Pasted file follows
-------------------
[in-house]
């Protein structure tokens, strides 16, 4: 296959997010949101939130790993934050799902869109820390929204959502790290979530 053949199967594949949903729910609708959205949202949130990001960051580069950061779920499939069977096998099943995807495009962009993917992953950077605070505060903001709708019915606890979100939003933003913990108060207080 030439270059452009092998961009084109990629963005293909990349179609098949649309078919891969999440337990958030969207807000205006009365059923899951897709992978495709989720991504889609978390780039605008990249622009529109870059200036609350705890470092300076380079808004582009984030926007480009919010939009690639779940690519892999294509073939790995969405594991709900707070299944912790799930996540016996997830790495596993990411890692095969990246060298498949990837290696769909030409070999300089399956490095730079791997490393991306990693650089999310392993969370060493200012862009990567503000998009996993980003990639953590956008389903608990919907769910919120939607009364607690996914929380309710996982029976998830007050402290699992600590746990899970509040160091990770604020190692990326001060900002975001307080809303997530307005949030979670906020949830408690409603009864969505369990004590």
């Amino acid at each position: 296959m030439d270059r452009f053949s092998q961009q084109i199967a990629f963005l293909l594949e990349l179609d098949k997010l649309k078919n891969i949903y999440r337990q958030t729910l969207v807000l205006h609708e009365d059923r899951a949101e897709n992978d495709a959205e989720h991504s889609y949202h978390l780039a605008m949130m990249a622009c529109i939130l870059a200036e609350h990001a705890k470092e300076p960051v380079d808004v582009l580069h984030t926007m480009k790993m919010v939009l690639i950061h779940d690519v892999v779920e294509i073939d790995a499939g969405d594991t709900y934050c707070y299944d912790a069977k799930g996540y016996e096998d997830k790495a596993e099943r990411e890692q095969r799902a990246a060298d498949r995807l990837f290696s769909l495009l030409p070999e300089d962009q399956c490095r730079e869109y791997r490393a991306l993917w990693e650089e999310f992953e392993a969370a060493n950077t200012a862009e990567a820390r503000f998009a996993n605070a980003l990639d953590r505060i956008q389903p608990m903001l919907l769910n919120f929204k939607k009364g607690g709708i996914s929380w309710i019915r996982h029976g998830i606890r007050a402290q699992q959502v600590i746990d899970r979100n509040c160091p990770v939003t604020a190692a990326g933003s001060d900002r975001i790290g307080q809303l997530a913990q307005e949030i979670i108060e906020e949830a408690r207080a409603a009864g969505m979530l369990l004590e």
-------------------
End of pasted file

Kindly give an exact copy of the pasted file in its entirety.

[in-house]
């Protein structure tokens, strides 16, 4: 296959997010949101939130790993934050799902869109820390929204959502790290979530 053949199967594949949903729910609708959205949202949130990001960051580069950061779920499939069977096998099943995807495009962009993917992953950077605070505060903001709708019915606890979100939003933003913990108060207080 030439270059452009092998961009084109990629963005293909990349179609098949649309078919891969999440337990958030969207807000205006009365059923899951897709992978495709989720991504889609978390780039605008990249622009529109870059200036609350705890470092300076380079808004582009984030926007480009919010939009690639779940690519892999294509073939790995969405594991709900707070299944912790799930996540016996997830790495596993990411890692095969990246060298498949990837290696769909030409070999300089399956490095730079791997490393991306990693650089999310392993969370060493200012862009990567503000998009996993980003990639953590956008389903608990919907769910919120939607009364607690996914929380309710996982029976998830007050402290699992600590746990899970509040160091990770604020190692990326001060900002975001307080809303997530307005949030979670906020949830408690409603009864969505369990004590």
């Amino acid at each position: 296959m030439d270059r452009f053949s092998q961009q084109i199967a990629f963005l293909l594949e990349l179609d098949k997010l649309k078919n891969i949903y999440r337990q958030t729910l969207v807000l205006h609708e009365d059923r899951a949101e897709n992978d495709a959205e989720h991504s889609y949202h978390l780039a605008m949130m990249a622009c529109i939130l870059a200036e609350h990001a705890k470092e300076p960051v380079d808004v582009l580069h984030t926007m480009k790993m919010v939009l690639i950061h779940d690519v892999v779920e294509i073939d790995a499939g969405d594991t709900y934050c707070y299944d912790a069977k799930g996540y016996e096998d997830k790495a596993e099943r990411e890692q095969r799902a990246a060298d498949r995807l990837f290696s769909l495009l030409p070999e300089d962009q399956c490095r730079e869109y791997r490393a991306l993917w990693e650089e999310f992953e392993a969370a060493n950077t200012a862009e990567a820390r503000f998009a996993n605070a980003l990639d953590r505060i956008q389903p608990m903001l919907l769910n919120f929204k939607k009364g607690g709708i996914s929380w309710i019915r996982h029976g998830i606890r007050a402290q699992q959502v600590i746990d899970r979100n509040c160091p990770v939003t604020a190692a990326g933003s001060d900002r975001i790290g307080q809303l997530a913990q307005e949030i979670i108060e906020e949830a408690r207080a409603a009864g969505m979530l369990l004590e």